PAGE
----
For the past 20 years, we have facilitated hundreds of collaborative invention workshops and dozens of opportunity foresight cycles and market discovery efforts for companies in North America, Europe, Asia and Australia in a variety of industry sectors. Increasingly we are being invited to coach innovators and their executive sponsors. And lately, we are being asked to provide subject matter expertise where the topic is innovating in the context of successful companies.

We count the results of our work in the relationships we have with our clients, some of which stretch even beyond our 20 years in business. As in previous years, 80% of our business comes from clients with whom we have worked for over five years.

In all these engagements we have especially enjoyed our close and ongoing associations with so many innovation practitioners, who we see as fellow students of innovation learning what the crucibles of innovating can teach us. These associations have lead not only to the publication of the book, The Maverick Way: Profiting from the Power of the Corporate Misfit in 2000, and the article Innovation Midwives in Research-Technology Management in January 2005, but also built a robust body of knowledge on how to manage and parent innovations in corporations. We now find ourselves disseminating this know-how to groups of senior technologists in our client companies who are well positioned to have a catalyzing effect on others within their organizations.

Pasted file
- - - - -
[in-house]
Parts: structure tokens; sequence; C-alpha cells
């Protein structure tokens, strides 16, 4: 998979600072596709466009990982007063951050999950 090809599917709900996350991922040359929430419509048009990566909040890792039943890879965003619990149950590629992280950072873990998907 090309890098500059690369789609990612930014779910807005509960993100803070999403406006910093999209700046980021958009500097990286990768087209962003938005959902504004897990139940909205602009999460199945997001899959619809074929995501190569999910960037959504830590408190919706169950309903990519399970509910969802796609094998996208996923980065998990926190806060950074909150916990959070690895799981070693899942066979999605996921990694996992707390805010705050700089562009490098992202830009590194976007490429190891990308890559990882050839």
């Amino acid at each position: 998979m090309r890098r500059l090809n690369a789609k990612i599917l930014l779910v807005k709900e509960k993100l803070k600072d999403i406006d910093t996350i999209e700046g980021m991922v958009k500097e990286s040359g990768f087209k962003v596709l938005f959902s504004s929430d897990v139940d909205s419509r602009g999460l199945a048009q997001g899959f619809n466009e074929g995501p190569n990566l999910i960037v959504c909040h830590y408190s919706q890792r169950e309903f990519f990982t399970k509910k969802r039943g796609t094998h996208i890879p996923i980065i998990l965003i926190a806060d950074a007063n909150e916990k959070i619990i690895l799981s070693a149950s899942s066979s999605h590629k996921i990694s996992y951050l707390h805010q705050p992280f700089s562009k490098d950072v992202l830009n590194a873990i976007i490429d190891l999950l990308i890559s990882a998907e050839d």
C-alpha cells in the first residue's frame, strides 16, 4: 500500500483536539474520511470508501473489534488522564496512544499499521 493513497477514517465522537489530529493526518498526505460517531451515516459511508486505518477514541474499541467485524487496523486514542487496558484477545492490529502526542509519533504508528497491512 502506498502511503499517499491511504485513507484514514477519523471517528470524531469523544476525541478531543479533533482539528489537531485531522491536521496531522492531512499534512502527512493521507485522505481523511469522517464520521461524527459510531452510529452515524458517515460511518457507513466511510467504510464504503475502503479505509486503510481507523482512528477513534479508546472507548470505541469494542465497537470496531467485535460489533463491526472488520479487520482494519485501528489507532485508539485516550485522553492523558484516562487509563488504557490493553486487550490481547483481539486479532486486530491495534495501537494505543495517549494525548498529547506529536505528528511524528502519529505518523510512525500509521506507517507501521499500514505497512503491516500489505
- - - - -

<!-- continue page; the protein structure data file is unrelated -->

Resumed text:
Over the past five years we have witnessed a flood of books and articles on innovation and innovation management, not to mention the entrance of many consulting firms and business school sub-specialty programs focused on innovation. The flood tide has not ebbed, even amidst this Great Recession. Like a persistent flood, the shallow low-lying areas that used to be visible get washed out. What now appear as broader channels for innovating, actually end up being even more treacherous to those first-time innovators who navigate its challenges. Many of the charted shoals have become covered over with thin layers of processes and techniques. Many innovators have unfortunately run aground, while others have been left high and dry.